Understand melanoma

Melanoma is a rare form of skin cancer that can be dangerous because it’s more likely
to invade nearby tissues and spread to other parts of the body than other types of
skin cancers.

The information below is primarily based on information originally published by the National Cancer Institute (NCI), the US government’s main agency for cancer research. It may help you gain a better understanding of your melanoma diagnosis and what’s happening to your body. This may help when making important decisions with your doctor.

What is melanoma?

Melanoma is a disease in which malignant (cancer) cells form in melanocytes (cells that color the skin). The number of new cases of melanoma has been increasing over the last 30 years.

Melanoma can occur anywhere on the skin. In men, melanoma is often found on the trunk (the area from the shoulders to the hips) or the head and neck. In women, melanoma forms most often on the arms and legs.

Unusual moles, exposure to sunlight, and health history can affect the risk of melanoma. Being white or having a fair complexion increases the risk of melanoma, but anyone can have melanoma, including people with dark skin.

Stages of melanoma

Melanoma is categorized in 5 stages ranging from 0 to IV (4), with stage IV (4) being the most severe. The stages can also be broken down further into substages (A, B, C, or D).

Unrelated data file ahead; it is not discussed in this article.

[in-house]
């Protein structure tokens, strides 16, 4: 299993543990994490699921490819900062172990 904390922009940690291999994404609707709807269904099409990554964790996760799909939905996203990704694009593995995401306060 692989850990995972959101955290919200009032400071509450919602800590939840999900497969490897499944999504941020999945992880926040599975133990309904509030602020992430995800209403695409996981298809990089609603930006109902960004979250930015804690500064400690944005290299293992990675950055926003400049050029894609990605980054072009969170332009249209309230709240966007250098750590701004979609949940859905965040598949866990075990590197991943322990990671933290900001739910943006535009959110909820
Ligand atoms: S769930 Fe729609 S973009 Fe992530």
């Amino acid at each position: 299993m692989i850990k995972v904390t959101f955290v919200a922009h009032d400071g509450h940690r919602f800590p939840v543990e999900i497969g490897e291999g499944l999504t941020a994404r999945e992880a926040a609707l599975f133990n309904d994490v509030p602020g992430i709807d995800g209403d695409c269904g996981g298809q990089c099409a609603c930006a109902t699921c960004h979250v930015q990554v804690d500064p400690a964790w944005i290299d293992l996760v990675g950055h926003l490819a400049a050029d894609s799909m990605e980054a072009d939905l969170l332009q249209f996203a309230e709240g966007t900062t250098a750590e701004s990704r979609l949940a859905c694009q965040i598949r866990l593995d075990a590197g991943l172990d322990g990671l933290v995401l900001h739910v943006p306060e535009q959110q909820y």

Stage 0 melanoma

In stage 0, abnormal melanocytes are found in the epidermis. These abnormal melanocytes may become cancer and spread into nearby normal tissue. Stage 0 is also called melanoma in situ.

Stage I (1) melanoma

In stage I, cancer has formed. Stage I is divided into stages IA and IB.


Stage IA

  • The tumor is not more than 1 millimeter thick, with or without ulceration.

Stage IB

  • The tumor is more than 1 but not more than 2 millimeters thick, without ulceration.

Stage II (2) melanoma

Stage II is divided into stages IIA, IIB, and IIC.

Stage IIA

  • The tumor is more than 1 but not more than 2 millimeters thick, with ulceration.

Or stage IIA can be

  • The tumor is more than 2 but not more than 4 millimeters thick, without ulceration.

Stage IIB

  • The tumor is more than 2 but not more than 4 millimeters thick, with ulceration.

Or stage IIB can be

  • The tumor is more than 4 millimeters thick, without ulceration.

Stage IIC

  • The tumor is more than 4 millimeters thick, with ulceration.

Stage III (3) melanoma

Stage III is divided into stages IIIA, IIIB, IIIC, and IIID.

Stage IIIA

  • The tumor is not more than 1 millimeter thick, with ulceration, or not more than 2 millimeters thick, without ulceration. Cancer is found in 1 to 3 lymph nodes by sentinel lymph node biopsy.

Stage IIIB

  • (1) It is not known where the cancer began or the primary tumor can no longer be seen, and one of the following is true:
    • cancer is found in 1 lymph node by physical exam or imaging tests; or
    • there are microsatellite tumors, satellite tumors, and/or in-transit metastases on or under the skin.

Or stage IIIB can be

  • (2) The tumor is not more than 1 millimeter thick, with ulceration, or not more than 2 millimeters thick, without ulceration, and one of the following is true:
    • cancer is found in 1 to 3 lymph nodes by physical exam or imaging tests; or
    • there are microsatellite tumors, satellite tumors, and/or in-transit metastases on or under the skin.

Or stage IIIB can be